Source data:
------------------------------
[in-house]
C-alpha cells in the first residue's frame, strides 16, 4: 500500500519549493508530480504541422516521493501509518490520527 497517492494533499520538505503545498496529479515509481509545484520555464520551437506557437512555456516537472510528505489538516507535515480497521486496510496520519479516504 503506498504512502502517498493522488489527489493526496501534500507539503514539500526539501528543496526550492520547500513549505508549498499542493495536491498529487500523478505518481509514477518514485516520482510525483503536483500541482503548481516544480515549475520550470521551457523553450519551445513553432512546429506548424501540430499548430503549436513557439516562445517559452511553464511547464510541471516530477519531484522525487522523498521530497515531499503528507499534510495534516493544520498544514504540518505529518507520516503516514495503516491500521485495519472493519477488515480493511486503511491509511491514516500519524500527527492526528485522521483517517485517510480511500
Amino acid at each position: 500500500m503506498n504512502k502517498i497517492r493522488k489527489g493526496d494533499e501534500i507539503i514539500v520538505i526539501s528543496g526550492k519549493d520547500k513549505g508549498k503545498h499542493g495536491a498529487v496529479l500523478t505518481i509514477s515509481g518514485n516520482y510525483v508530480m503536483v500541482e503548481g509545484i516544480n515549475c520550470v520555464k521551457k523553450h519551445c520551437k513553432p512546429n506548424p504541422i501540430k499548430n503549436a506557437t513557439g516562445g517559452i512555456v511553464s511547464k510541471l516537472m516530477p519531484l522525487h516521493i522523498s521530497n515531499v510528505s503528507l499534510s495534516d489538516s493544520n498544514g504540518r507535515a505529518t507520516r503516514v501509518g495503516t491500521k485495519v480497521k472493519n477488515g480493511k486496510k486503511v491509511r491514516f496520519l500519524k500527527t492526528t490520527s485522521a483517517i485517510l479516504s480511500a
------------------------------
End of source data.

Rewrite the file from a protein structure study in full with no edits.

[in-house]
C-alpha cells in the first residue's frame, strides 16, 4: 500500500519549493508530480504541422516521493501509518490520527 497517492494533499520538505503545498496529479515509481509545484520555464520551437506557437512555456516537472510528505489538516507535515480497521486496510496520519479516504 503506498504512502502517498493522488489527489493526496501534500507539503514539500526539501528543496526550492520547500513549505508549498499542493495536491498529487500523478505518481509514477518514485516520482510525483503536483500541482503548481516544480515549475520550470521551457523553450519551445513553432512546429506548424501540430499548430503549436513557439516562445517559452511553464511547464510541471516530477519531484522525487522523498521530497515531499503528507499534510495534516493544520498544514504540518505529518507520516503516514495503516491500521485495519472493519477488515480493511486503511491509511491514516500519524500527527492526528485522521483517517485517510480511500
Amino acid at each position: 500500500m503506498n504512502k502517498i497517492r493522488k489527489g493526496d494533499e501534500i507539503i514539500v520538505i526539501s528543496g526550492k519549493d520547500k513549505g508549498k503545498h499542493g495536491a498529487v496529479l500523478t505518481i509514477s515509481g518514485n516520482y510525483v508530480m503536483v500541482e503548481g509545484i516544480n515549475c520550470v520555464k521551457k523553450h519551445c520551437k513553432p512546429n506548424p504541422i501540430k499548430n503549436a506557437t513557439g516562445g517559452i512555456v511553464s511547464k510541471l516537472m516530477p519531484l522525487h516521493i522523498s521530497n515531499v510528505s503528507l499534510s495534516d489538516s493544520n498544514g504540518r507535515a505529518t507520516r503516514v501509518g495503516t491500521k485495519v480497521k472493519n477488515g480493511k486496510k486503511v491509511r491514516f496520519l500519524k500527527t492526528t490520527s485522521a483517517i485517510l479516504s480511500a